NEW BRUNSWICK – While the recent uptick in New Jersey single-family home sales bodes well for a recovery, one expert said Thursday the housing sector will continue to be stifled for some time.
Patrick O’Keefe, director of economic research for JH Cohn Accountants and Consultants, said homebuilding rates are at “near record lows.” Also, the homeowner rate in the Garden State has decreased steadily since 2005, O’Keefe said.
“It implies more lower prices and more sellers (to come),” he said.
So far, 8.4 percent of all mortgages in New Jersey are in the foreclosure stage. That’s the second highest in the country, with Florida having the highest amount. Since the financial crisis hit four years ago, New Jersey has seen 1.23 million mortgage delinquencies and foreclosures.
When foreclosed homes are sold at discounted rates, O’Keefe said there will be “additional downward pressure” on housing prices as a whole.
Much of the recent home sales are for previously-occupied homes, as opposed to brand new houses.
Earlier in the economic conference here, Rutgers University economist James Hughes said the current generation of residents, known as Echo-Boomers, are more likely to be renters than homeowners.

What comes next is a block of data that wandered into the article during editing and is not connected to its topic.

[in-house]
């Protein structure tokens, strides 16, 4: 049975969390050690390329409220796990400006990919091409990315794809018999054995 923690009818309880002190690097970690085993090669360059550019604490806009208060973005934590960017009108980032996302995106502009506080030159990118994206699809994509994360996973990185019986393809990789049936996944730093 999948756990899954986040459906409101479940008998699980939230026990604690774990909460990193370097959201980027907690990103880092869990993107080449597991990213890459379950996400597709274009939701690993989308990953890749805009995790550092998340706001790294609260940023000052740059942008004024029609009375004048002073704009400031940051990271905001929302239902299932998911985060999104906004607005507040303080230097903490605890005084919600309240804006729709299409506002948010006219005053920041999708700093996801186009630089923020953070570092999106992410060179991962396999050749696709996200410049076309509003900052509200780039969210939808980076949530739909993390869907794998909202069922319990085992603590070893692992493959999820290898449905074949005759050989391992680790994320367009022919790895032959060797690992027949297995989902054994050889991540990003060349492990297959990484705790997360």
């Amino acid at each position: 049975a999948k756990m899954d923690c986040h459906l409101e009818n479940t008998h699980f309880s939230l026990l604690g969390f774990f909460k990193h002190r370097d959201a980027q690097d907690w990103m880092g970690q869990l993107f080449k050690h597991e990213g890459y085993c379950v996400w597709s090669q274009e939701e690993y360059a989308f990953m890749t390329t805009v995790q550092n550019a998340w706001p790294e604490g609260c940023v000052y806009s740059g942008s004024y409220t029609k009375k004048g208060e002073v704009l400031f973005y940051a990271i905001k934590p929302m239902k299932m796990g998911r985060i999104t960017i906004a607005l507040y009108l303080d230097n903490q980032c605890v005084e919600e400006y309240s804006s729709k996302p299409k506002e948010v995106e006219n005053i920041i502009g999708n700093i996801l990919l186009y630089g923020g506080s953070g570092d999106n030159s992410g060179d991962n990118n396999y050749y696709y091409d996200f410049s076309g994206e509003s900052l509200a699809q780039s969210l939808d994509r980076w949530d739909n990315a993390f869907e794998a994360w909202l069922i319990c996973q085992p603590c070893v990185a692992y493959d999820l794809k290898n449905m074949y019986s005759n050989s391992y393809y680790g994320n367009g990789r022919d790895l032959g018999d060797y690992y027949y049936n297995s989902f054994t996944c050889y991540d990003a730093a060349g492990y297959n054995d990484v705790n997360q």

Data provided by O’Keefe supported that theory, as 50 percent of recent construction permits were for multifamily dwellings.
O’Keefe said part of the reason for New Jersey’s slow economic recovery is because it’s disproportionately reliant on the goods and services sectors, and has a relatively small manufacturing sector. States that have rebounded faster than New Jersey, especially ones in the South, tend to have much bigger manufacturing bases, he said.
Even more disturbing is that there are approximately 80,000 residents who are “underutilized,” largely because they are working part-time when they would prefer full-time work.
Adding fuel to the proverbial fire is a shrinking state government, which may sound good to streamlining advocates, but also means smaller revenues. Between 2008 and 2012, O’Keefe said state revenues have fallen $3.4 billion, largely due to smaller proceeds from personal income and sales taxes.